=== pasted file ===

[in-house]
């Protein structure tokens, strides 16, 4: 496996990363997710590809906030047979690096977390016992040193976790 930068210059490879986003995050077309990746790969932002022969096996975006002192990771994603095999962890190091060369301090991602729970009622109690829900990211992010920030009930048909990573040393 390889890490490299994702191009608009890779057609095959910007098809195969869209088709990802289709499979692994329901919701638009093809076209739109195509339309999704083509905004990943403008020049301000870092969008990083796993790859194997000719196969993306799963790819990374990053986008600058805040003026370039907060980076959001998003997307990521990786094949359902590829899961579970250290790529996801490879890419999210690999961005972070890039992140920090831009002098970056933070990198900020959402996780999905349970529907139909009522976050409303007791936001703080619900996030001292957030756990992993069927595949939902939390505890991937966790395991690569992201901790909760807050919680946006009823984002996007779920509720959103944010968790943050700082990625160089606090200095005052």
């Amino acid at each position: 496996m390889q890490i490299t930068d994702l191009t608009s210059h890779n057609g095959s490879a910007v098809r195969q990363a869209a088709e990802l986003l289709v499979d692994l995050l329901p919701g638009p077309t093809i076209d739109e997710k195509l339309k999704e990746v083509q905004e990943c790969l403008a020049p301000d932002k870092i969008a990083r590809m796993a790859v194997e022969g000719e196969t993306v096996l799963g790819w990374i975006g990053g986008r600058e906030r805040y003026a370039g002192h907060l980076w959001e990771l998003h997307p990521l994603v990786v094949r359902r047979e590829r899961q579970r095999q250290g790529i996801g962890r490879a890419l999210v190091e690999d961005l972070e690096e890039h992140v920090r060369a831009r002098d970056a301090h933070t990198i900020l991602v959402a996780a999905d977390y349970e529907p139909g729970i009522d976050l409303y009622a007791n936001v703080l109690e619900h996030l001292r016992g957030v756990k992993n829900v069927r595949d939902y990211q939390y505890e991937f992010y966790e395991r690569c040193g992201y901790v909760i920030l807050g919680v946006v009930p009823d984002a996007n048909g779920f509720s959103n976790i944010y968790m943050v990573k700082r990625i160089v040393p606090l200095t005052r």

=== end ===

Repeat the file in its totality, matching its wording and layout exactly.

[in-house]
């Protein structure tokens, strides 16, 4: 496996990363997710590809906030047979690096977390016992040193976790 930068210059490879986003995050077309990746790969932002022969096996975006002192990771994603095999962890190091060369301090991602729970009622109690829900990211992010920030009930048909990573040393 390889890490490299994702191009608009890779057609095959910007098809195969869209088709990802289709499979692994329901919701638009093809076209739109195509339309999704083509905004990943403008020049301000870092969008990083796993790859194997000719196969993306799963790819990374990053986008600058805040003026370039907060980076959001998003997307990521990786094949359902590829899961579970250290790529996801490879890419999210690999961005972070890039992140920090831009002098970056933070990198900020959402996780999905349970529907139909009522976050409303007791936001703080619900996030001292957030756990992993069927595949939902939390505890991937966790395991690569992201901790909760807050919680946006009823984002996007779920509720959103944010968790943050700082990625160089606090200095005052």
């Amino acid at each position: 496996m390889q890490i490299t930068d994702l191009t608009s210059h890779n057609g095959s490879a910007v098809r195969q990363a869209a088709e990802l986003l289709v499979d692994l995050l329901p919701g638009p077309t093809i076209d739109e997710k195509l339309k999704e990746v083509q905004e990943c790969l403008a020049p301000d932002k870092i969008a990083r590809m796993a790859v194997e022969g000719e196969t993306v096996l799963g790819w990374i975006g990053g986008r600058e906030r805040y003026a370039g002192h907060l980076w959001e990771l998003h997307p990521l994603v990786v094949r359902r047979e590829r899961q579970r095999q250290g790529i996801g962890r490879a890419l999210v190091e690999d961005l972070e690096e890039h992140v920090r060369a831009r002098d970056a301090h933070t990198i900020l991602v959402a996780a999905d977390y349970e529907p139909g729970i009522d976050l409303y009622a007791n936001v703080l109690e619900h996030l001292r016992g957030v756990k992993n829900v069927r595949d939902y990211q939390y505890e991937f992010y966790e395991r690569c040193g992201y901790v909760i920030l807050g919680v946006v009930p009823d984002a996007n048909g779920f509720s959103n976790i944010y968790m943050v990573k700082r990625i160089v040393p606090l200095t005052r």